impressed when we told her this. Talk about synchronicity. We elbowed each other
The mighty Carillon finished the hymn, paused for a moment and began again.
Like an echo of our earlier walk around the candlelit chapel, the bells began to
play, "Praise to the Lord, the Almighty...."
And again, a third time, the carillon played the same tune. By this time,
June and I were howling with laughter, tears streaming from our eyes, weakly
holding onto each other, much to the concern of some others in the crowd at the
base of the bell tower. Crazy Americans.
The final mystery of this trip came not long after I returned home. I was
awakened early one morning from a dream. All that remained in my consciousness
was a voice saying to me, "The monastery is gone now."
Whether or not this series of dreams had to do with another life, and whether
or not they had to do with a Christian life, I feel that the *gestalt* of the
experience is clear. In order to reach our joy, in order to connect with our
spirit, no particular religion is necessary: no monastery, no church, no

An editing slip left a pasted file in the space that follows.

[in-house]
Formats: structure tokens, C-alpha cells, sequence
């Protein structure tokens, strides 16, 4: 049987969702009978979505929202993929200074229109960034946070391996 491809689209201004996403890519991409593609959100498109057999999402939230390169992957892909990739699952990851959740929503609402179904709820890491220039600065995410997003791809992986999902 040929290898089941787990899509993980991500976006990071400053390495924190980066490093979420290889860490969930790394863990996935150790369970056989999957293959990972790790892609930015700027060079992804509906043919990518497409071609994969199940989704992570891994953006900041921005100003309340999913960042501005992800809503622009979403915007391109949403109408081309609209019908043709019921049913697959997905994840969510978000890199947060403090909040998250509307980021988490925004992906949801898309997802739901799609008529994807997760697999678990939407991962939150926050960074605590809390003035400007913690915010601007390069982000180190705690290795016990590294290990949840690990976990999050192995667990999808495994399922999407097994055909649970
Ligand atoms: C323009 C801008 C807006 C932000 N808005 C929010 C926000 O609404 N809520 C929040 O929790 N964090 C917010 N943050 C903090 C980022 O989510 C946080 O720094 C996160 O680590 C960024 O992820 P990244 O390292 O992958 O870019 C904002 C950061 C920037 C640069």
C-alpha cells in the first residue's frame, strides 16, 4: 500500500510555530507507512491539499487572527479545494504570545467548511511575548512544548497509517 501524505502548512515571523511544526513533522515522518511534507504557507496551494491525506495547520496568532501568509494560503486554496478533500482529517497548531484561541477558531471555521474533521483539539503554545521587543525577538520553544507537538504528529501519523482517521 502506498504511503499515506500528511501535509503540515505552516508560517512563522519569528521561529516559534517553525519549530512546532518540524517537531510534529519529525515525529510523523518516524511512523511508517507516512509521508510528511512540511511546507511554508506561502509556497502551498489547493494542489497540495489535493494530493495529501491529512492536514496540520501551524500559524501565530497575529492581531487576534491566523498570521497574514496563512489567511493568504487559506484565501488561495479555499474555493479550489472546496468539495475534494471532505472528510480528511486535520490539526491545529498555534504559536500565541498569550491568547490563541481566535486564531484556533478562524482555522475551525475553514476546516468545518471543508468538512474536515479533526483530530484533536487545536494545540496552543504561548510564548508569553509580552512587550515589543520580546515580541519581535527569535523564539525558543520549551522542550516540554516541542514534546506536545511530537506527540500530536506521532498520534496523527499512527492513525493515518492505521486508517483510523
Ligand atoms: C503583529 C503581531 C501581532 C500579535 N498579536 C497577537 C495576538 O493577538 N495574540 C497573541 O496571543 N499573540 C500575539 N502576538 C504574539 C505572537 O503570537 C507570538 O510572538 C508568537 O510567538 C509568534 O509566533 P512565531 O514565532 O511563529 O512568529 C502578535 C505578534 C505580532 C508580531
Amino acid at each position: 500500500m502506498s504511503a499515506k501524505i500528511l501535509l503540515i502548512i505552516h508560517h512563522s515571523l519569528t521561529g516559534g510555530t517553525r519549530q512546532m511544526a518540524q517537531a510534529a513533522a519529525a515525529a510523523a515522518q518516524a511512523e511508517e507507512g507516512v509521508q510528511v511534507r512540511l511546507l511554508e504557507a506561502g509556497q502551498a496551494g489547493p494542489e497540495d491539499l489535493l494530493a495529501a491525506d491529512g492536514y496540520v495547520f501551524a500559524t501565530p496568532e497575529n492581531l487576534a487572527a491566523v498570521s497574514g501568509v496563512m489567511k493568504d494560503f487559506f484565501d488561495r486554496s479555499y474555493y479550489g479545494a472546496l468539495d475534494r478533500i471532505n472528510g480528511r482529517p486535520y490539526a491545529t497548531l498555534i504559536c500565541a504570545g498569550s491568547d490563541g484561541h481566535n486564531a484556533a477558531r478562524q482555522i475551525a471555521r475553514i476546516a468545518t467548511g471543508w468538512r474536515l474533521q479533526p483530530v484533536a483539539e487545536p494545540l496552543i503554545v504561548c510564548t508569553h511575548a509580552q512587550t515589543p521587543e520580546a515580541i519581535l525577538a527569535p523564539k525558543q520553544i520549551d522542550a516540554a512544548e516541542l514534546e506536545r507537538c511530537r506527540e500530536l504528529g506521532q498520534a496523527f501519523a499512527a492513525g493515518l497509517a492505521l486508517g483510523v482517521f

building or physical location. Only a willing heart, and a spirit ready to
en-joy the world, to listen to our dreams.
Jean Campbell is the author of _Dreams Beyond Dreaming_ and one of the first
members of ASD and one of its first conference presenters. At that time she was
the director of a consciousness research organization, Poseidia Institute, in
Virginia Beach, Virginia, where, among other things, she conducted dream
research. After pursuing doctoral studies at The American University in
Washington, D.C., . she is now working on her second book about dreams _Group
Dreaming: Dreams to the Tenth Power_. Jean also has interests in teaching people
how to utilize body consciousness while working with dreams and conducts
sessions and workshops in DreamWork/BodyWork. You can also find Jean hosting the
Bulletin Board as the Association for the Study of Dreams: